Test for drugs at random

10th September 2004 at 01:00
Parents back searches for weapons and illegal substances in schools. Michael Shaw, Karen Thornton and Jane Davis report on a new TES survey

More than nine out of 10 parents say they would support random searches to detect pupils carrying weapons or drugs, an exclusive TES Cymru poll reveals. Parents also signalled support for a "zero tolerance" policy of automatic expulsion for pupils caught with weapons or drugs.

Eight out of 10 said they favoured permanent exclusion for pupils who deal in cannabis, while more than seven out of 10 favour the same sanction for pupils caught with a knife.

The findings follow a call by the Prime Minister Tony Blair earlier this year for headteachers to carry out drugs searches and random tests. The poll of 1,000 parents in England and Wales, carried out by FDS International, also shows strong support for a hard line against pupils who physically assault teachers - although three out of 10 said they did not think it warranted permanent exclusion.

Mr Blair said: "I am pleased to see that our drive to improve behaviour in schools is delivering results, and welcome parents' support for the tough measures we have taken as well as the power to drug-test pupils and exclude and prosecute them for possessing weapons."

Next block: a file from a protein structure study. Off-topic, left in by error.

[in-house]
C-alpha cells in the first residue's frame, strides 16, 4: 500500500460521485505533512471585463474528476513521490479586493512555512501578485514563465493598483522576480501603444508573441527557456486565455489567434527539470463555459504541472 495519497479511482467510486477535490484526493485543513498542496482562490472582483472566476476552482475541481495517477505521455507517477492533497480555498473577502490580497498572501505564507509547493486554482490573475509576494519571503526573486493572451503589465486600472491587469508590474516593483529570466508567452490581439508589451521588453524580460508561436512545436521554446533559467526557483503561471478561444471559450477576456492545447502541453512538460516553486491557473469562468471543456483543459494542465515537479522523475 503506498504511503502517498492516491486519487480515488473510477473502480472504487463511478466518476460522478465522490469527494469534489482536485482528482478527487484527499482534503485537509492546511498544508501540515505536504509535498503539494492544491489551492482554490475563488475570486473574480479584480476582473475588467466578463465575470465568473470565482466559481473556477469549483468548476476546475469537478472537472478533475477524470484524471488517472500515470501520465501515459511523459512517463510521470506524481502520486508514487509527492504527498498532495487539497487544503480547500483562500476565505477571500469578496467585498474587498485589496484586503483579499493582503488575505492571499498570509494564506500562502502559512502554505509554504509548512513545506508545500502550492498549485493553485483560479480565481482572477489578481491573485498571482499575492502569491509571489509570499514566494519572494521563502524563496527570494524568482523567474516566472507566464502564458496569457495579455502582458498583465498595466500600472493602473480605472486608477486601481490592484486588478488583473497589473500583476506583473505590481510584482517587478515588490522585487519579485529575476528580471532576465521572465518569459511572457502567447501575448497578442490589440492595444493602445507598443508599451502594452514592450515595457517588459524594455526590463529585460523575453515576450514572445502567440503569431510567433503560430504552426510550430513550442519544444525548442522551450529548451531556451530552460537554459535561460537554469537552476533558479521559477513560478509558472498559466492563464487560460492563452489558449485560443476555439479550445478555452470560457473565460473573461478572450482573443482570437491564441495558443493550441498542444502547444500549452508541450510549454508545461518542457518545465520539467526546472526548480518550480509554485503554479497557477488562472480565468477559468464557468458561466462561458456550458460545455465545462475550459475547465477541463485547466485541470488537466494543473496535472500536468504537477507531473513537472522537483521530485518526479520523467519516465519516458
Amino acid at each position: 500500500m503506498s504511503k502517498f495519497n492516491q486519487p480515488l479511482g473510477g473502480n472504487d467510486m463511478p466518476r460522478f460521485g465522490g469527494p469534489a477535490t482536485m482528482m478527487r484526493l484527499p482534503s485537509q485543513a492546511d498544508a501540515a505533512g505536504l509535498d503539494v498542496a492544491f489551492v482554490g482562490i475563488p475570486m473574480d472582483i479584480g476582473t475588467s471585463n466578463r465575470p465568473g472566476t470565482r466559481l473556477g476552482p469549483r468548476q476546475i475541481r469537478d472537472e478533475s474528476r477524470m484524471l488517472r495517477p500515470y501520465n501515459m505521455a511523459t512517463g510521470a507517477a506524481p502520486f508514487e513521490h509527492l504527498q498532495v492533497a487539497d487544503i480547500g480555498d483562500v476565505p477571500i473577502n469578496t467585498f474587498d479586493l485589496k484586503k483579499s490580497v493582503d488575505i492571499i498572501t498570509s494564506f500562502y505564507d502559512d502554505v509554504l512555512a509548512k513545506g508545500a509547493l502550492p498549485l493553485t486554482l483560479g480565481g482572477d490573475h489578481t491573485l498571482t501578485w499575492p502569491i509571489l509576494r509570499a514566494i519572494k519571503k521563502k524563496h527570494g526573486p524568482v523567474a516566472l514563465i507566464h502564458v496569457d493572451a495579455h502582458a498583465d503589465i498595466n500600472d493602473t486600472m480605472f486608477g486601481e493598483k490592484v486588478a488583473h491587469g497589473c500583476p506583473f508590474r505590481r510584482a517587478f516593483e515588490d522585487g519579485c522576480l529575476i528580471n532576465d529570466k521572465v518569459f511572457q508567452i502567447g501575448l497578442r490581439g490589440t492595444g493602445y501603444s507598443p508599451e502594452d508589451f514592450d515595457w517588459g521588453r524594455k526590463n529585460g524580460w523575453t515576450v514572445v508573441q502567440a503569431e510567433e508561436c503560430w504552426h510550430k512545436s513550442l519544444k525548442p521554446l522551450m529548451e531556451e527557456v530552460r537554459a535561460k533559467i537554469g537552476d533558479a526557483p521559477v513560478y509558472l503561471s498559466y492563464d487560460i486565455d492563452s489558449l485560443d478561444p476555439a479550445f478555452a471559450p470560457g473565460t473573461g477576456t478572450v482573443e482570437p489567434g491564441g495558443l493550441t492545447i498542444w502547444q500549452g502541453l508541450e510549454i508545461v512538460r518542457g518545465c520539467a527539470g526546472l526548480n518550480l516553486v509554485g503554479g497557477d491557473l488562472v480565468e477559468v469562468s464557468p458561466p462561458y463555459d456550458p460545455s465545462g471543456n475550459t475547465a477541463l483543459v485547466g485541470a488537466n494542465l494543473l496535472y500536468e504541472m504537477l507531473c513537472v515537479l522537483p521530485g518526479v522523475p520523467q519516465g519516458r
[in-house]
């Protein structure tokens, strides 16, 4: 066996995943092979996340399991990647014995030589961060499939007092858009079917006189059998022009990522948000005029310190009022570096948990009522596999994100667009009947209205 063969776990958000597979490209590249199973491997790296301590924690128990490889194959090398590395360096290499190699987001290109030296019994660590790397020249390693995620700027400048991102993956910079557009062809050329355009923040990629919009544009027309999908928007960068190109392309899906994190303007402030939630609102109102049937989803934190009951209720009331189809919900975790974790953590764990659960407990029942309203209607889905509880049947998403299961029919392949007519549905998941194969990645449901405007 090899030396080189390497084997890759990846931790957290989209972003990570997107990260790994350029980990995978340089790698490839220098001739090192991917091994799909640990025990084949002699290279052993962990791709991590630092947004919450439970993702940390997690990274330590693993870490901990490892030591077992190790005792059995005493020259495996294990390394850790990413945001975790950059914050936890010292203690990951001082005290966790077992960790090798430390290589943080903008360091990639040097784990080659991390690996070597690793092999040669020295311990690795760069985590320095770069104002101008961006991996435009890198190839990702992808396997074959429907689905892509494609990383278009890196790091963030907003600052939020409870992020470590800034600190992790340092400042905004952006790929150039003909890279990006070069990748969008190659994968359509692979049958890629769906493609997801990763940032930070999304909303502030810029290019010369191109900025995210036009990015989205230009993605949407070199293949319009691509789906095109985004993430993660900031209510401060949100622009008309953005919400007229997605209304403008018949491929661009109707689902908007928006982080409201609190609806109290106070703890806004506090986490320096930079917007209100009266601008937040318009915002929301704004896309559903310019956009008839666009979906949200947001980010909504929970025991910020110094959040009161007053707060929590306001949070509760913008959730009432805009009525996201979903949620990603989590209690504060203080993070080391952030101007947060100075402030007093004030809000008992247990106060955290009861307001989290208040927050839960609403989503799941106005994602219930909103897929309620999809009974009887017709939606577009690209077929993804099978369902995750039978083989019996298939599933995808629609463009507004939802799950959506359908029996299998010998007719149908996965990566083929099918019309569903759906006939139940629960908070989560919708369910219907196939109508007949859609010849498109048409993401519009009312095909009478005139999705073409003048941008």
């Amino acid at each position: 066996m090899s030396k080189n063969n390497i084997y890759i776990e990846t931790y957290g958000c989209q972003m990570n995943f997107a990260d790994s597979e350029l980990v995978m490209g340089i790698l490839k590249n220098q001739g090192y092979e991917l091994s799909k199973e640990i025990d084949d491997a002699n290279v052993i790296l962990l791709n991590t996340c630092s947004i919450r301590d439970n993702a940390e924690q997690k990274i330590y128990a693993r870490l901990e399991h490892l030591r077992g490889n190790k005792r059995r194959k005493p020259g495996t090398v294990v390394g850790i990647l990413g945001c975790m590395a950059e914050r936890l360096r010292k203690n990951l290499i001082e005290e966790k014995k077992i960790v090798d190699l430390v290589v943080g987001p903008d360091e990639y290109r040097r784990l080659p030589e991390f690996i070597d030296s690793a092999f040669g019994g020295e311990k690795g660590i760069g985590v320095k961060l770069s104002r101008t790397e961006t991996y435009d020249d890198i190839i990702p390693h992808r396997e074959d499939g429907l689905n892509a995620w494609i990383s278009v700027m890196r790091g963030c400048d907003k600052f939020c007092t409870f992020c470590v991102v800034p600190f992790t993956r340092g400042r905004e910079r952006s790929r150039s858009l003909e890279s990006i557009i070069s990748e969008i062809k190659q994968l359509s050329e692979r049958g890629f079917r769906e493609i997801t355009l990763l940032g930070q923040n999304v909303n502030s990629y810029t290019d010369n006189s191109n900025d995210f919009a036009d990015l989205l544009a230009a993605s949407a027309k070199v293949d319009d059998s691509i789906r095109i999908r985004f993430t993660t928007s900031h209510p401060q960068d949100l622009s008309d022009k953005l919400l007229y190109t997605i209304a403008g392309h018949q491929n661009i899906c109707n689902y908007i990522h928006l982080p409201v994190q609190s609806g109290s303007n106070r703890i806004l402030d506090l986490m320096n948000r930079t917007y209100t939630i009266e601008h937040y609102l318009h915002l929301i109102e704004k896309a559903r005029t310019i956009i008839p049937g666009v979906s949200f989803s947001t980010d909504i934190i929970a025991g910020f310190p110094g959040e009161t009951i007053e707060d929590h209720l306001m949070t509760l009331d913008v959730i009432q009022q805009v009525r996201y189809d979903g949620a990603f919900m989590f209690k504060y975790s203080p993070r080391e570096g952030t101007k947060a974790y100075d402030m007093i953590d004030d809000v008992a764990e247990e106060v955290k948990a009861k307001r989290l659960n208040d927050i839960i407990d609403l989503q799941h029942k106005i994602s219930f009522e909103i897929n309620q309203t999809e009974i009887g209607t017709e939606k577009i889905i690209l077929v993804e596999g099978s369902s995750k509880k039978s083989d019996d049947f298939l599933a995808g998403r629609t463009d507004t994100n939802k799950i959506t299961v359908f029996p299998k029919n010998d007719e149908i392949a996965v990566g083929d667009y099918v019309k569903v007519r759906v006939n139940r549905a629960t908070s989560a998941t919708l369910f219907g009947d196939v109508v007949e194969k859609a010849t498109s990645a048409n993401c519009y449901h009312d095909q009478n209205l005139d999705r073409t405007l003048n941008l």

Welsh parents take a more liberal approach to some offences than their counterparts across the border. For example, only 67 per cent of the 200 surveyed felt pupils should be expelled for bringing a knife to school, compared to 77 per cent of Londoners. But more Welsh parents (42 per cent) felt heads should be able to exclude pupils for serious breaches of discipline with no appeal, compared to 38 per cent in England.

Donna Brown, 39, whose two daughters attend Llantarnum comprehensive in Cwmbran, believes pupil behaviour has gone downhill desperately. "When I was in school I used to be frightened to death of my teachers. But now there's no respect.

"I teach my own children to respect their teachers, and I'd like to think that they do," she said. "But bad behaviour affects education generally because teachers spend more time controlling the group rather than educating it."

Geraint Davies, secretary of the National Association of Schoolmasters Union of Women Teachers Cymru, which has been pressing for the introduction of airport-style metal detectors in schools, welcomed parents' support for expelling pupils guilty of serious offences.

But he added: "Improving discipline has to be a joint approach involving schools and parents. Too many parents absolve themselves of responsibility for how their children behave and are prepared to allow schools to be the only disciplining influence."

Moelwen Gwyndaf, general secretary of UCAC, the Welsh-medium teachers union, said: "UCAC is pleased that parents are aware that bad behaviour is on the increase and are supportive of suspending pupils for violence."

Overall, parents in Wales feel behaviour in their child's school has got worse rather than better over the past five years, although the figures have improved since another survey for TES Cymru taken in April this year.

In England, more parents say behaviour has improved than declined.

Even so, parents of secondary-aged children believe the biggest problem facing schools today is disruptive pupils. Parents with children of primary age rate bad behaviour third behind under-funding and class over-crowding.

Behaviour and bullying 4-5 leader 26

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